Rabbi Azriel Hauptman
If therapy was free, would you see a therapist? In other words, if you are a “normal” person, your life is going great, and you have absolutely no problems to discuss, would you benefit from seeing a therapist? In real life, the cost of therapy in both time and money prevents most of the so-called normal people from utilizing this resource. However, as a thought experiment, let us explore how therapy could possibly benefit your average person in an imaginary world where therapy was free and accessible.
Before we continue, we must begin with a disclaimer. On a certain level, psychotherapy is invasive. Not in the physical sense, but in the realm of emotions and sometimes values. Even if you may benefit from therapy, this does not mean that you should jump in blindfolded. Are you ready to rock the boat of your psyche? Are you sure that the therapist that you are seeing is appropriate for you? You would not sign yourself up for a medical procedure without careful thought and due diligence. The same is true with therapy.
Furthermore, therapy is not the only intervention that can enhance your emotional health. For some people, daily exercise and a healthy diet can offer more benefits. For others, getting together with friends regularly is the key. Some people need a close friend who can be a listening ear, and the list goes on.
With that in mind, here is a list of issues that are basically universal that can possibly benefit from therapy.
Many of us attach our value to our output and accomplishments. When we become too old to be gainfully employed, or we lose some other way that we were contributing, we often start feeling less valuable. This can happen at any age, but it is especially common in individuals who transition (or are transitioned) into retirement. Self-worth is the notion that our value as a human being is inherent and intrinsic and is not attached to any specific ability that we may or may not have. This afflicts almost all of us on some level, and therapy can teach a person how to gain that sense of inherent worth.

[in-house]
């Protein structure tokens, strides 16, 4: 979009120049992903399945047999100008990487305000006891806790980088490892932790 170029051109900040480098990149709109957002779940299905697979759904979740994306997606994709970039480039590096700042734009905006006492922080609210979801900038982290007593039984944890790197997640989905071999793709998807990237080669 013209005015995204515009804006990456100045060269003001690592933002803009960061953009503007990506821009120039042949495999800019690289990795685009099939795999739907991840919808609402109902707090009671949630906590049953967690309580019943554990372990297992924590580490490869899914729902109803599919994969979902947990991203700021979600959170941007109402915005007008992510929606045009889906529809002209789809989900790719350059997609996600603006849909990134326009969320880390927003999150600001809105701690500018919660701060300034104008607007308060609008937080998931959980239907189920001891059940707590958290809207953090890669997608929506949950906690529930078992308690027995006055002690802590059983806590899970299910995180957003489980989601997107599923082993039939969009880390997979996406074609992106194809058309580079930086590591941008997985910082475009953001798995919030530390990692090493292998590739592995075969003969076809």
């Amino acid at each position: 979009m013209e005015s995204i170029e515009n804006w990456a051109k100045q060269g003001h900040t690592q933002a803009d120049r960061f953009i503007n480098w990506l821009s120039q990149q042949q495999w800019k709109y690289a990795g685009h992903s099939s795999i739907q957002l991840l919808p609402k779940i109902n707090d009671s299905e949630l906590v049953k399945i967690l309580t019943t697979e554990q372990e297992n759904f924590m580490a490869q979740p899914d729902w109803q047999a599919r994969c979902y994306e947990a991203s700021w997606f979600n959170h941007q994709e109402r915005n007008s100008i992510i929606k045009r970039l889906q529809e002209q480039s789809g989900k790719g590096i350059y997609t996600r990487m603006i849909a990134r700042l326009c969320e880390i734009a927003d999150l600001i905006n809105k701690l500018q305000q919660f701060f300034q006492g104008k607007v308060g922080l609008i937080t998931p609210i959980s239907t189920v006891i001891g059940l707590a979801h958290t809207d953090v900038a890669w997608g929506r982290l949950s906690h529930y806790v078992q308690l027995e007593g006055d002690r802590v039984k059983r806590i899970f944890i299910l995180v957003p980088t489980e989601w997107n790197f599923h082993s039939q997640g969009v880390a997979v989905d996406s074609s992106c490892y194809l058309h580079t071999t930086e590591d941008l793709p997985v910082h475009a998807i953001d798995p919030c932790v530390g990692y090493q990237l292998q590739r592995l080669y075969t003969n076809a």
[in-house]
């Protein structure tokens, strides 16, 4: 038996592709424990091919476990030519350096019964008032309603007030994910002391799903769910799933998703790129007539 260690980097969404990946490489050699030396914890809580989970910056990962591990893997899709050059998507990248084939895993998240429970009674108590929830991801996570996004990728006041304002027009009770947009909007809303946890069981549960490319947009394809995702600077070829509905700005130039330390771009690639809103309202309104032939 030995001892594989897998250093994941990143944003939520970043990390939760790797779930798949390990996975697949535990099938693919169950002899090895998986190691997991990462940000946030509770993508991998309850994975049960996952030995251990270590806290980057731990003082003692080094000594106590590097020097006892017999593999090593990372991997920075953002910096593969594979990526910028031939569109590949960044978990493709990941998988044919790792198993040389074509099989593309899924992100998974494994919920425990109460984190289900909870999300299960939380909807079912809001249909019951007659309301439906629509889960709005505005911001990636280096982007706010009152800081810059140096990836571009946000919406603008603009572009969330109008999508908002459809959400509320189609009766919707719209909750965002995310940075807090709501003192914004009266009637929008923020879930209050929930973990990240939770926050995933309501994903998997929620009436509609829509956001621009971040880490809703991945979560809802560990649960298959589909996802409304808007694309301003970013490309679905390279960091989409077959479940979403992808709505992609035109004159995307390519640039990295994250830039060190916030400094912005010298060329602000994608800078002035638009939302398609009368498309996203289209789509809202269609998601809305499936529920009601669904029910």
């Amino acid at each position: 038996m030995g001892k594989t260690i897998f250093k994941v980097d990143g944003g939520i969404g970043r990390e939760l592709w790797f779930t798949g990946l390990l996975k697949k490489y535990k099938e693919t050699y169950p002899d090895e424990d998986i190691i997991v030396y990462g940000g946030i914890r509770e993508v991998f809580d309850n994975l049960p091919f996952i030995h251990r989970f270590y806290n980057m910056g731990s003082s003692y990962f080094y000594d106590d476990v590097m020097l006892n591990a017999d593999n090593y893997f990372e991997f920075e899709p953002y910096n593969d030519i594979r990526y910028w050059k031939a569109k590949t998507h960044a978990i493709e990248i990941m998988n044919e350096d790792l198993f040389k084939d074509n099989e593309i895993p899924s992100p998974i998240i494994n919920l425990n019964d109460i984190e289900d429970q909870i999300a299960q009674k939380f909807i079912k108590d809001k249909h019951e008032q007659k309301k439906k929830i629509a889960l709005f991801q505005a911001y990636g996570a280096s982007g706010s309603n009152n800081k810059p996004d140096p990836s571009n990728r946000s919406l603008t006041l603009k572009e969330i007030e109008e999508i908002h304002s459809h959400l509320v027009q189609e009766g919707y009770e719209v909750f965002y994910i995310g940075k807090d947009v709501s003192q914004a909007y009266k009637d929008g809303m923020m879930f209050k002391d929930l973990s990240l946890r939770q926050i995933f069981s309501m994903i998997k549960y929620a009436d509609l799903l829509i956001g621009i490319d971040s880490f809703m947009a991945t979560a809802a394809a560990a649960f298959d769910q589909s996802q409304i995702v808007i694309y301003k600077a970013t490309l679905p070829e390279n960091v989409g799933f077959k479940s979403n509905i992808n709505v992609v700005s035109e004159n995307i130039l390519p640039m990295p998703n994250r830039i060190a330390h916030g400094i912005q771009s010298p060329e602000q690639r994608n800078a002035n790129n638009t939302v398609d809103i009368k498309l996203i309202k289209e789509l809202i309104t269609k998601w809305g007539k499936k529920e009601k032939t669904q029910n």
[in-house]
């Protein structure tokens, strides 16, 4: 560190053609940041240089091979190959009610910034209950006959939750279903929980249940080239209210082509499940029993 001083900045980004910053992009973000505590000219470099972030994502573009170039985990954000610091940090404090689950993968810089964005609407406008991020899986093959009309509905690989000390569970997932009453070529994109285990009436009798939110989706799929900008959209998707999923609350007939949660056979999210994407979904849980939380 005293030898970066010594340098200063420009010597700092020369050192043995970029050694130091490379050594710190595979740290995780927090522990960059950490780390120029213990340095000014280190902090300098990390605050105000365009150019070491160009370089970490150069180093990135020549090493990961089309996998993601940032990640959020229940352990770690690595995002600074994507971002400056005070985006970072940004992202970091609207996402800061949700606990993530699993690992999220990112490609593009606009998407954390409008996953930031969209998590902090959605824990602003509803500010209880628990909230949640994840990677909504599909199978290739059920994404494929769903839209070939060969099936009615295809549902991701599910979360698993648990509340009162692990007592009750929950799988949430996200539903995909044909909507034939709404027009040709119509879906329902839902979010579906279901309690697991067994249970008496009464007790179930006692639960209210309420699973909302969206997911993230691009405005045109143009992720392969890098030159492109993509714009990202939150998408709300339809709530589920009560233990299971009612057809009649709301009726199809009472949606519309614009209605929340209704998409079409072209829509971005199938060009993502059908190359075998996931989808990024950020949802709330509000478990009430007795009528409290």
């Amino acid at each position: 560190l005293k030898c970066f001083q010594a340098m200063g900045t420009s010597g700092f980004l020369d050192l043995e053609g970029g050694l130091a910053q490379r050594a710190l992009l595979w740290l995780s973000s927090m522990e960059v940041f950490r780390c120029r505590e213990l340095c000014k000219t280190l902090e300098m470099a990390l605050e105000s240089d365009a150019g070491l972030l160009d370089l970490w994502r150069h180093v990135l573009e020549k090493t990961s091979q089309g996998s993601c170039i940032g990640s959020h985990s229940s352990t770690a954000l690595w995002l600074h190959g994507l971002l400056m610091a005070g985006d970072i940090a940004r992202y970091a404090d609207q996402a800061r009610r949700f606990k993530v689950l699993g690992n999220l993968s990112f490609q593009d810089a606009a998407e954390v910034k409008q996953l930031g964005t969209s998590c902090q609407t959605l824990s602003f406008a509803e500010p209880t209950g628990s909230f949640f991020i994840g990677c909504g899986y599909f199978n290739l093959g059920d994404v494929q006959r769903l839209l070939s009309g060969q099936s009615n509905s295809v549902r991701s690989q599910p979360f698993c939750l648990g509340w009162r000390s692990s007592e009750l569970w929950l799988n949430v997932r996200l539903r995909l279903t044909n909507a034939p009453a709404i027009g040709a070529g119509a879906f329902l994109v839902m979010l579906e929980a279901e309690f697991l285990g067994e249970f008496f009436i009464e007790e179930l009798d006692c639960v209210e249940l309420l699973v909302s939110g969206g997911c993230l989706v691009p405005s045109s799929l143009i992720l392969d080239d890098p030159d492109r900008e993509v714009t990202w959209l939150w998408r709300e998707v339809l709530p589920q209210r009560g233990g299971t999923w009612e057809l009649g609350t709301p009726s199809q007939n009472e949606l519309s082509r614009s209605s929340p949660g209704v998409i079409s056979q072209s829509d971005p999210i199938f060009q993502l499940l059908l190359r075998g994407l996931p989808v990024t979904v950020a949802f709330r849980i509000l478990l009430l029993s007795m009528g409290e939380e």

We have Gedolim biographies about very special individuals who had marriages that were completely immune to any negativity at all. For the rest of us, even if we are in a great and fulfilling marriage, we all must admit that there is always room for improvement. There might be areas of connection and communication that the couple is overlooking that can enhance their relationship. A clinician that is experienced and trained in marital therapy can teach you ways to improve your marriage that you would not have been able to figure out on your own.
Changing diapers and getting up in the middle of the night for a crying baby is the easy part of raising children. How to guide them through the confusion of adolescence while maintaining a strong bond with them is terribly difficult. Even if you are doing a great job, there is certainly room for improvement. Just ask your kids!
Many people feel stuck in their profession and have lost the drive and fulfillment that they once had. Is it time to explore a career change? Maybe it is simply a midlife crisis and through a change of perspective one can rediscover the enjoyment that was once felt in this occupation. Therapy can certainly help for that.
Once again, we must reference the Gedolim biographies that depict amazing people who never felt a grudge against another human being. Most of us, on some level, maintain a certain amount of hard feelings towards people with whom we have had negative experiences. Guess what? That is psychologically harmful and therapy can help that too! The emotional peace that one can achieve by learning how to let go and move on is worthwhile.
In conclusion, under the right circumstances, therapy can be beneficial even for people who do not have a clinical diagnosis. There is always room for growth, and therapy is one of tools out there that can be transformative.